By Leo Apilash
The guy two tables down from me was reading a contemporary fiction bestseller. A sister’s marriage was the topic of conversation in front of me. I tried to ignore these distractions and squeeze out every last second going through my flashcards and reciting mnemonics like catechism—little anagrams to help remember, say, the 16 different flavors of annuities, or the Black-Scholes-Merton differential equation set to the “I wish I was an Oscar Meyer weiner” jingle, all to be dredged up at a moment’s notice should the right question be asked.
When I arrived two hours earlier, the parking lot was completely empty except for a beige AMC Pacer in the farthest corner spot just in front of a large green dumpster. Thick cobwebs spanned the space between the chrome-plated radio antenna and the windshield, and a large yellow boot adorned the back passenger-side wheel. Telltale signs of abandonment.
The mirror on the driver’s side had been violently torn from its mooring and was hanging flaccid by a single rusty cable. I was immediately transported back to my days as a college student at UGA, where my trusty steed—a 1986 white and tan Chevy Cavalier Z24 V-6, 2-door coupe—was used to carry me to and from classes up on Ag Hill. She also had a dangling sideview mirror along with a disemboweled steering column thanks to a bungling thief, an ignition and sundry wires hanging loosely over the PRNDL, a speedometer and odometer rendered useless by time and abuse, and windshield wipers that would not stop working unless I jammed a dime between the contact points that also hung from the steering column. Yet it started every time I turned the key; and purred like a Cheshire cat no matter the season, no matter the temperature, whether it was under a foot of snow or cooked to a crisp in the sweltering Georgia sun. I can’t explain it. It’s not like I worked on it day and night to keep it in peak condition or fed it some special high-octane fuel. Hell, I practically went out of my way to be the world’s most inattentive car owner, yet she never once let me down. You never forget your first love.
Arriving ridiculously early for exams was a habit of mine. Spending a substantial portion of the past four months of my life studying monk-like only to be thwarted by a traffic jam or flat tire or flood or whatever—that was not going to happen. I could forgive myself forgetting the formula for curtate life expectancy, or even for outright failure, but not giving myself a chance to make these mistakes was inconceivable. I’ve known some crazies over the years who would try and time their entrance just moments before exam kickoff. They reminded me of Bodhi plummeting headlong to earth alongside Neo—ahhh I mean Bill, no-no Agent Utah—and playing chicken with the ripcord.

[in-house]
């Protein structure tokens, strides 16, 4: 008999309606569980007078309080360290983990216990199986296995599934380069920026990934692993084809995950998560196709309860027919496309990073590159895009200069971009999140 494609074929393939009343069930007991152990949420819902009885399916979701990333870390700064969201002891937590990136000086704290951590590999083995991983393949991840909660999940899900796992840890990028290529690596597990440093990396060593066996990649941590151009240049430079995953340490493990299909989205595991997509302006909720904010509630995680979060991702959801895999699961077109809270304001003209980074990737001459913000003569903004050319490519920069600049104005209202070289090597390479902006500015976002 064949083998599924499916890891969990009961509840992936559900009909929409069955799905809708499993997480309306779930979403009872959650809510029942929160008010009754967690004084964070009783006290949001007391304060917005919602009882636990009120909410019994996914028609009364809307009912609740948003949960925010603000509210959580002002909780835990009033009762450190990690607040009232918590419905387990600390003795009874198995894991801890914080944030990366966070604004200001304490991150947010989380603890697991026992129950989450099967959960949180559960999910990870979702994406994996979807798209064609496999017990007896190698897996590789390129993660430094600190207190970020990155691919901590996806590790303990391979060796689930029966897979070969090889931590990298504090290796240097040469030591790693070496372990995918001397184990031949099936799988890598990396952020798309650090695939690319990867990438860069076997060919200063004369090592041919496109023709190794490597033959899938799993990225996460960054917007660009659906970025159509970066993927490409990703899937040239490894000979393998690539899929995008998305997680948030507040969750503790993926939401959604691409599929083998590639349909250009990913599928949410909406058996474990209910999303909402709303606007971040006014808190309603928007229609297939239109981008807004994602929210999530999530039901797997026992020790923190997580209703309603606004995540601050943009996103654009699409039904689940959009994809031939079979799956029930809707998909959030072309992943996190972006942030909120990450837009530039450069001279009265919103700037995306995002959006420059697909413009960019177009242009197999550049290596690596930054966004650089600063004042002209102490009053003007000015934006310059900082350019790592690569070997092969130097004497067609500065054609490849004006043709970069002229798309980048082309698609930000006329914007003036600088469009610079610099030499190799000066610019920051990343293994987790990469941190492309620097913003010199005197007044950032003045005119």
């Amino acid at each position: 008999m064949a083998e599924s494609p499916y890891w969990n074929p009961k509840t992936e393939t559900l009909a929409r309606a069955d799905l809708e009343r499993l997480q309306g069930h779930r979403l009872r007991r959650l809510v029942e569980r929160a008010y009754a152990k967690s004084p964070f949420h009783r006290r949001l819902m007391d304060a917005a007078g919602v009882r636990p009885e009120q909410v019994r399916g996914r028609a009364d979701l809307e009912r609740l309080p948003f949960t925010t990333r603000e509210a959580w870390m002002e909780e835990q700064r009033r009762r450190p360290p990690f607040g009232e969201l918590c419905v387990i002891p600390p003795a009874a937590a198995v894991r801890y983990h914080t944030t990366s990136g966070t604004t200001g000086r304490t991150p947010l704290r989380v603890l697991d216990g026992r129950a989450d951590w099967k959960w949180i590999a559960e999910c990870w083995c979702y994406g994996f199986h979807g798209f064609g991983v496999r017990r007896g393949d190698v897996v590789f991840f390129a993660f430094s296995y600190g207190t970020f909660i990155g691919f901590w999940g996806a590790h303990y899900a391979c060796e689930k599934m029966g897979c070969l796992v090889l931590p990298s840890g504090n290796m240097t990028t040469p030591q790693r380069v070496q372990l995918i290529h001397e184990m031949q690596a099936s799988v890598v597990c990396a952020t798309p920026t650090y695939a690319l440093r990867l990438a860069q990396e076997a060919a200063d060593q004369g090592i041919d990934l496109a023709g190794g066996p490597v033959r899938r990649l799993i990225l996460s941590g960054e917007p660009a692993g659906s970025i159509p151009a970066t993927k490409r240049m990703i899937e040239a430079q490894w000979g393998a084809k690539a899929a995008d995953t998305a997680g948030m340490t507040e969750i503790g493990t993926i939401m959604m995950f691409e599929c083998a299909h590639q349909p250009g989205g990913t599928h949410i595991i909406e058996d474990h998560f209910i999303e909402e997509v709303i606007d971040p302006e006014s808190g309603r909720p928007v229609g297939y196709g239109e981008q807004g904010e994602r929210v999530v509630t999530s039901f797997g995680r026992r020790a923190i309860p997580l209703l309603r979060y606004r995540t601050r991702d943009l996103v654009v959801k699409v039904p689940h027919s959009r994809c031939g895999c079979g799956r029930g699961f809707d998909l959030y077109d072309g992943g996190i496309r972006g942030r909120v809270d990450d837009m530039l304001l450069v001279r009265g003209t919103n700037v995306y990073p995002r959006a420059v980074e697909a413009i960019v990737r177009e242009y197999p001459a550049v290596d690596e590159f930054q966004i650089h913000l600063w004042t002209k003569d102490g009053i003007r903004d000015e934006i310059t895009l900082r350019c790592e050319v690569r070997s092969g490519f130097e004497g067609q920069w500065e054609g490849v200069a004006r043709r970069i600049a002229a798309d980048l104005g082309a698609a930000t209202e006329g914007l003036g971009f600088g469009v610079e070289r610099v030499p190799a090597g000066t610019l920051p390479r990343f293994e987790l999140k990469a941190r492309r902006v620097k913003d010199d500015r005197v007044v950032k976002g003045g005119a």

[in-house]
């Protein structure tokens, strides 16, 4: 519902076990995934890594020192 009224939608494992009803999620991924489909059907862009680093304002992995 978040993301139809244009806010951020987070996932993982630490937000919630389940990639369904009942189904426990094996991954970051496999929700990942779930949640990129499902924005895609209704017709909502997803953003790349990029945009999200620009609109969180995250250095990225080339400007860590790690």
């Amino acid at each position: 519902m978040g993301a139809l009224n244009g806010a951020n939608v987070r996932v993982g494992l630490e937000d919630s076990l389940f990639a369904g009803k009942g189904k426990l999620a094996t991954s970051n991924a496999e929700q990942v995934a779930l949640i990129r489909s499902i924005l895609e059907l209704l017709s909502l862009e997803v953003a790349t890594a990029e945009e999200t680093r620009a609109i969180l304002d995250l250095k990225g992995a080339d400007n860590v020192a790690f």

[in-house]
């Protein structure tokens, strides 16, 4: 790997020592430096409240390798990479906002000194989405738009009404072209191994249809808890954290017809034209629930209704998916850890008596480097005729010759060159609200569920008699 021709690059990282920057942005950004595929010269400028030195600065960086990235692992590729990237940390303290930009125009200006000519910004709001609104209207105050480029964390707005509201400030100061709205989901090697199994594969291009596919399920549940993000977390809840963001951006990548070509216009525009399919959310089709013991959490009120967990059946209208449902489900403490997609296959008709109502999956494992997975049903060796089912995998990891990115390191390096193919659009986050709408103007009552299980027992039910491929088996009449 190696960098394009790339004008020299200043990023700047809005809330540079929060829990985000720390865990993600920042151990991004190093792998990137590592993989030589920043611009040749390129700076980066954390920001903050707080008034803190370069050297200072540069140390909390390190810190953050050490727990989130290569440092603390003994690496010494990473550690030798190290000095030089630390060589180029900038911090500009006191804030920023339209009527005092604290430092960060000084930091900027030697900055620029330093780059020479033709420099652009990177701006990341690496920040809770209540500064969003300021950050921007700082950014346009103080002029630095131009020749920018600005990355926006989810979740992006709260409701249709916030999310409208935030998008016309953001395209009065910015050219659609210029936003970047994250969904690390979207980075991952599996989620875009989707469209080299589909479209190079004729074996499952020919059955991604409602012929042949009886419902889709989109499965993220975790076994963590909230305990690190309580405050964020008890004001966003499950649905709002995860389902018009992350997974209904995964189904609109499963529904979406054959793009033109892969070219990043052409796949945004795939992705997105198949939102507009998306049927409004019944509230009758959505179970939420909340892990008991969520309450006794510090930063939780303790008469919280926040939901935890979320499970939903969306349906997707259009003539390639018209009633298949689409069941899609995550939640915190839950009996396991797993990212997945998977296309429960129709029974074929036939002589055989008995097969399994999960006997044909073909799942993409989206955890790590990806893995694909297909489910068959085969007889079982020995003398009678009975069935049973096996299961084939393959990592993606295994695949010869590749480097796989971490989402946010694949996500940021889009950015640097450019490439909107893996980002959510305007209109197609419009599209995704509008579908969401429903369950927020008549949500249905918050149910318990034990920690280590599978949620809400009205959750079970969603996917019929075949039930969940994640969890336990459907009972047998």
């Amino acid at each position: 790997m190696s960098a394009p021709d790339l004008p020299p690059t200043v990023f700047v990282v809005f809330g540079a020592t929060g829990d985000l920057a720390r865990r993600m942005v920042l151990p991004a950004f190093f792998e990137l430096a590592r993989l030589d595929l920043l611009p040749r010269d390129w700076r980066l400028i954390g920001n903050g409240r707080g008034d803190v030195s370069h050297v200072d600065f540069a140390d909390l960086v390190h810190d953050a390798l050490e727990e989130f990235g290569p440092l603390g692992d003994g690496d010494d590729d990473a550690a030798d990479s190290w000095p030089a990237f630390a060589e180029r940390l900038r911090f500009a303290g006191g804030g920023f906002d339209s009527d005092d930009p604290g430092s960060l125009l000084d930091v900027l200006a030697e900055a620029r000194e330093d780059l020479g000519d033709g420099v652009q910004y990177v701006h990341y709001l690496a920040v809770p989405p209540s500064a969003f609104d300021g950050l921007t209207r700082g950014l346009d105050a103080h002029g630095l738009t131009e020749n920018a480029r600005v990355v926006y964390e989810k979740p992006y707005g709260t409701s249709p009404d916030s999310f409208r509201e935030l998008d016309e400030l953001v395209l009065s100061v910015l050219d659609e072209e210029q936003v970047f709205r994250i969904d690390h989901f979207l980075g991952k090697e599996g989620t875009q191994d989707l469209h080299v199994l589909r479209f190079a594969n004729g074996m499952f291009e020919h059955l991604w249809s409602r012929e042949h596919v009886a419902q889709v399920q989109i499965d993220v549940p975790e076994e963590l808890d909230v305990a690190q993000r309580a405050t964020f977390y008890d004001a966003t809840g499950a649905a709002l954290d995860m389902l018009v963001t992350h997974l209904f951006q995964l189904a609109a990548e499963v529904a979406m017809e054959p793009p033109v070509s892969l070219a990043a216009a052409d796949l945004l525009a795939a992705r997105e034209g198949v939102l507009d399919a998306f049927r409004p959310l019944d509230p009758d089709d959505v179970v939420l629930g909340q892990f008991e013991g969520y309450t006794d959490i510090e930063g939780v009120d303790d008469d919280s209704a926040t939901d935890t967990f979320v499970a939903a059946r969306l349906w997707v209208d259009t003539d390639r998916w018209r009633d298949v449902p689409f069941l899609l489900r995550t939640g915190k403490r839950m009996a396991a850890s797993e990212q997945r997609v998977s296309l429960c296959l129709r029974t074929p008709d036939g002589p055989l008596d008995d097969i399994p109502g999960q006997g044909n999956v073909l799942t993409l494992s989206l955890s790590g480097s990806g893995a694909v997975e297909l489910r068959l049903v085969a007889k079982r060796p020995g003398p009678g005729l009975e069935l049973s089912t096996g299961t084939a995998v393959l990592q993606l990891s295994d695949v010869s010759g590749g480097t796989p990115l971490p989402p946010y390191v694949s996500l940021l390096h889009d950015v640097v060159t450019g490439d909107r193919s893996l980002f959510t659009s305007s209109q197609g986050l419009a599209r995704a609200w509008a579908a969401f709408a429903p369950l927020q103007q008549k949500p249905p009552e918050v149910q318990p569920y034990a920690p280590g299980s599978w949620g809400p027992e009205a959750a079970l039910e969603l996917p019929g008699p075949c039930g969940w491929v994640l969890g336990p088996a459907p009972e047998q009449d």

Most actuaries will tell you a purge takes place shortly after exam day—the bulk of information taking up RAM capacity in your skull is quickly replaced by the more mundane aspects of life that were put on hold when exam-hibernation kicked in. This defenestration is not immediate; the first two or three days following the exam are usually spent agonizing over the answers that wouldn’t come or the questions that could have been answered five different ways. Did you pick the right one? Did you regurgitate the correct list?
If you actually do miss the exam, which is known to happen on occasion, then the purge—euphoric almost to the point of orgasmic—has to be put on hold. In another few months when the cycle starts all over, you have to pull out the same textbooks, the same study guides, the same flashcards you dreamt of burning in effigy, and reboot. And while it’s true that failure will result in the same disappointing reboot, the mere chance that you may have passed is enough to jumpstart the purge.
My mind tends to wander in times of stress. I used to think it was a congenital lack of concentration; I noticed the same habit with my father when he had a big showroom presentation coming up.
He followed his dad into the New York garment industry and was a senior sales account rep for some of the larger department stores along the East Coast. Twice a year his company would invite the purchasing managers into their Manhattan showroom for a week of schmoozing and boozing. The whole family knew weeks in advance when these events were happening. The rising tide of stress he exhibited would visibly ratchet up over the preceding month and we were all attuned to the high-water marks established over the years.
I’d watch him pacing in our basement boiler room, a makeshift home office, muttering to himself about inventory and price points, or the latest fashion trends in women’s handbags. Eventually he would catch sight of me and eagerly invite me in to talk about how school was going, or what my friends were up to. We would talk for hours and I used to feel guilty about distracting him, but, as I discovered later in life, this was a part of his process. Self-imposed distraction was a defense mechanism engineered by his lizard brain to keep the stress hormones at bay. Dad sought out external stimuli to distract himself—I would turn inward.
Sorry, where was I…
Five minutes now before start time and still no proctor, and no damn exams.
Tap. Tick. Breathe.